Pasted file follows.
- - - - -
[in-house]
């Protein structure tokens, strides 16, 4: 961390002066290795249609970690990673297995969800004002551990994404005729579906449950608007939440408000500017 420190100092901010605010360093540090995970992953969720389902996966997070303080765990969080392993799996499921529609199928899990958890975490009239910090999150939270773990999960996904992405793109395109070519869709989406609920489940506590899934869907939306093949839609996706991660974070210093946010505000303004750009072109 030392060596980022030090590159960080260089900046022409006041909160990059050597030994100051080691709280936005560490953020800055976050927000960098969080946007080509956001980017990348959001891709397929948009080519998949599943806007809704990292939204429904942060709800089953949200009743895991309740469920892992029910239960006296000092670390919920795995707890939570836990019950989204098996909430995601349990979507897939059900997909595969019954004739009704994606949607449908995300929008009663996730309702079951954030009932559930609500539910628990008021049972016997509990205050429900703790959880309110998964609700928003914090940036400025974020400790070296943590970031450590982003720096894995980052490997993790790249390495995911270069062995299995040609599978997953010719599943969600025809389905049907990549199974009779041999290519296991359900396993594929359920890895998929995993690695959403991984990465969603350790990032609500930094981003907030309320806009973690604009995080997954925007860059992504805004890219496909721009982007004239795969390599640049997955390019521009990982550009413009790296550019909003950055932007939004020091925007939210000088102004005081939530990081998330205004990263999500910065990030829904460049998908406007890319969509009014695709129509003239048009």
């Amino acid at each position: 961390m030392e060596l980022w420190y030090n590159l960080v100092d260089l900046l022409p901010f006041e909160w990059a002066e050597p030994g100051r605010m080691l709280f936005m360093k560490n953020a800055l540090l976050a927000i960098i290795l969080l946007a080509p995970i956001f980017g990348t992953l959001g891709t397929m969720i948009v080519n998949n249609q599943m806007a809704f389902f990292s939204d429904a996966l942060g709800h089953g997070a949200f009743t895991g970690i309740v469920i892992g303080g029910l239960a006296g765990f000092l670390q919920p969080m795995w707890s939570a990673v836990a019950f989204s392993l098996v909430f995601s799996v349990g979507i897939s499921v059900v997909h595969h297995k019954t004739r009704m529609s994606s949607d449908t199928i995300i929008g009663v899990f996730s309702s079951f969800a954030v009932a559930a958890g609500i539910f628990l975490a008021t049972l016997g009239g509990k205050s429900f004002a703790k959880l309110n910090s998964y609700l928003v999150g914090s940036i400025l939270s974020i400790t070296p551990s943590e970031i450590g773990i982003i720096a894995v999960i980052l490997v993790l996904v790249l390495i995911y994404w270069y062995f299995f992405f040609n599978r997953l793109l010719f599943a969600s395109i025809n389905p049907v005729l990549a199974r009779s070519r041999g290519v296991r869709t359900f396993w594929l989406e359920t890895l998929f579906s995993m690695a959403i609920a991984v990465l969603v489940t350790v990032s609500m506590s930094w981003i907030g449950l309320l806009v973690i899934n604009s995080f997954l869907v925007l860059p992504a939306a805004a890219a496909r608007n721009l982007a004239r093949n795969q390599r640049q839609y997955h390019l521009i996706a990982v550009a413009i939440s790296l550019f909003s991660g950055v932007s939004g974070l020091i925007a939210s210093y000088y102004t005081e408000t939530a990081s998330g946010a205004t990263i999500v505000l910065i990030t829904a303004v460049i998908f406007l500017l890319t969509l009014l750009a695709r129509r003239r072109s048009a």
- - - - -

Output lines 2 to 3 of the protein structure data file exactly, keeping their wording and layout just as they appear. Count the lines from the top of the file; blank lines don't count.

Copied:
């Protein structure tokens, strides 16, 4: 961390002066290795249609970690990673297995969800004002551990994404005729579906449950608007939440408000500017 420190100092901010605010360093540090995970992953969720389902996966997070303080765990969080392993799996499921529609199928899990958890975490009239910090999150939270773990999960996904992405793109395109070519869709989406609920489940506590899934869907939306093949839609996706991660974070210093946010505000303004750009072109 030392060596980022030090590159960080260089900046022409006041909160990059050597030994100051080691709280936005560490953020800055976050927000960098969080946007080509956001980017990348959001891709397929948009080519998949599943806007809704990292939204429904942060709800089953949200009743895991309740469920892992029910239960006296000092670390919920795995707890939570836990019950989204098996909430995601349990979507897939059900997909595969019954004739009704994606949607449908995300929008009663996730309702079951954030009932559930609500539910628990008021049972016997509990205050429900703790959880309110998964609700928003914090940036400025974020400790070296943590970031450590982003720096894995980052490997993790790249390495995911270069062995299995040609599978997953010719599943969600025809389905049907990549199974009779041999290519296991359900396993594929359920890895998929995993690695959403991984990465969603350790990032609500930094981003907030309320806009973690604009995080997954925007860059992504805004890219496909721009982007004239795969390599640049997955390019521009990982550009413009790296550019909003950055932007939004020091925007939210000088102004005081939530990081998330205004990263999500910065990030829904460049998908406007890319969509009014695709129509003239048009």
């Amino acid at each position: 961390m030392e060596l980022w420190y030090n590159l960080v100092d260089l900046l022409p901010f006041e909160w990059a002066e050597p030994g100051r605010m080691l709280f936005m360093k560490n953020a800055l540090l976050a927000i960098i290795l969080l946007a080509p995970i956001f980017g990348t992953l959001g891709t397929m969720i948009v080519n998949n249609q599943m806007a809704f389902f990292s939204d429904a996966l942060g709800h089953g997070a949200f009743t895991g970690i309740v469920i892992g303080g029910l239960a006296g765990f000092l670390q919920p969080m795995w707890s939570a990673v836990a019950f989204s392993l098996v909430f995601s799996v349990g979507i897939s499921v059900v997909h595969h297995k019954t004739r009704m529609s994606s949607d449908t199928i995300i929008g009663v899990f996730s309702s079951f969800a954030v009932a559930a958890g609500i539910f628990l975490a008021t049972l016997g009239g509990k205050s429900f004002a703790k959880l309110n910090s998964y609700l928003v999150g914090s940036i400025l939270s974020i400790t070296p551990s943590e970031i450590g773990i982003i720096a894995v999960i980052l490997v993790l996904v790249l390495i995911y994404w270069y062995f299995f992405f040609n599978r997953l793109l010719f599943a969600s395109i025809n389905p049907v005729l990549a199974r009779s070519r041999g290519v296991r869709t359900f396993w594929l989406e359920t890895l998929f579906s995993m690695a959403i609920a991984v990465l969603v489940t350790v990032s609500m506590s930094w981003i907030g449950l309320l806009v973690i899934n604009s995080f997954l869907v925007l860059p992504a939306a805004a890219a496909r608007n721009l982007a004239r093949n795969q390599r640049q839609y997955h390019l521009i996706a990982v550009a413009i939440s790296l550019f909003s991660g950055v932007s939004g974070l020091i925007a939210s210093y000088y102004t005081e408000t939530a990081s998330g946010a205004t990263i999500v505000l910065i990030t829904a303004v460049i998908f406007l500017l890319t969509l009014l750009a695709r129509r003239r072109s048009a």